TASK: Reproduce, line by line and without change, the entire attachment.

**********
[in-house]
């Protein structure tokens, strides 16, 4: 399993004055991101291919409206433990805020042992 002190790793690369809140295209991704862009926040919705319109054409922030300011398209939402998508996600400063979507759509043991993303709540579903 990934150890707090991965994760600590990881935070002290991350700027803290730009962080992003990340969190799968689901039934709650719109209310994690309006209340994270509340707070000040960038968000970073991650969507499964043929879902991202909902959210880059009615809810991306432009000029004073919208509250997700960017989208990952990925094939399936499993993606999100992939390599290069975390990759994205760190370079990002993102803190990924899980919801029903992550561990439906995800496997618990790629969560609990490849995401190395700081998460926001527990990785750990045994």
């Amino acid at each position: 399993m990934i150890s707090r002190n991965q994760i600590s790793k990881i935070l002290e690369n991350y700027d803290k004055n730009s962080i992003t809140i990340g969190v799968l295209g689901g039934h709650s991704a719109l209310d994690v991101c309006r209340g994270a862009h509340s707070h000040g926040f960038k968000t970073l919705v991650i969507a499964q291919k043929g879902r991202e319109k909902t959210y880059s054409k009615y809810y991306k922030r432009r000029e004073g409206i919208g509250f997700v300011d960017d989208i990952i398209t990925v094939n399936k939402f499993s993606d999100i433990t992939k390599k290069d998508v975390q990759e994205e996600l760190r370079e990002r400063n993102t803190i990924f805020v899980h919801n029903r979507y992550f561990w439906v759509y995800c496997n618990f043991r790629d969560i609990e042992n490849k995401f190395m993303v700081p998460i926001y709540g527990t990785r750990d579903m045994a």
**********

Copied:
[in-house]
């Protein structure tokens, strides 16, 4: 399993004055991101291919409206433990805020042992 002190790793690369809140295209991704862009926040919705319109054409922030300011398209939402998508996600400063979507759509043991993303709540579903 990934150890707090991965994760600590990881935070002290991350700027803290730009962080992003990340969190799968689901039934709650719109209310994690309006209340994270509340707070000040960038968000970073991650969507499964043929879902991202909902959210880059009615809810991306432009000029004073919208509250997700960017989208990952990925094939399936499993993606999100992939390599290069975390990759994205760190370079990002993102803190990924899980919801029903992550561990439906995800496997618990790629969560609990490849995401190395700081998460926001527990990785750990045994």
């Amino acid at each position: 399993m990934i150890s707090r002190n991965q994760i600590s790793k990881i935070l002290e690369n991350y700027d803290k004055n730009s962080i992003t809140i990340g969190v799968l295209g689901g039934h709650s991704a719109l209310d994690v991101c309006r209340g994270a862009h509340s707070h000040g926040f960038k968000t970073l919705v991650i969507a499964q291919k043929g879902r991202e319109k909902t959210y880059s054409k009615y809810y991306k922030r432009r000029e004073g409206i919208g509250f997700v300011d960017d989208i990952i398209t990925v094939n399936k939402f499993s993606d999100i433990t992939k390599k290069d998508v975390q990759e994205e996600l760190r370079e990002r400063n993102t803190i990924f805020v899980h919801n029903r979507y992550f561990w439906v759509y995800c496997n618990f043991r790629d969560i609990e042992n490849k995401f190395m993303v700081p998460i926001y709540g527990t990785r750990d579903m045994a």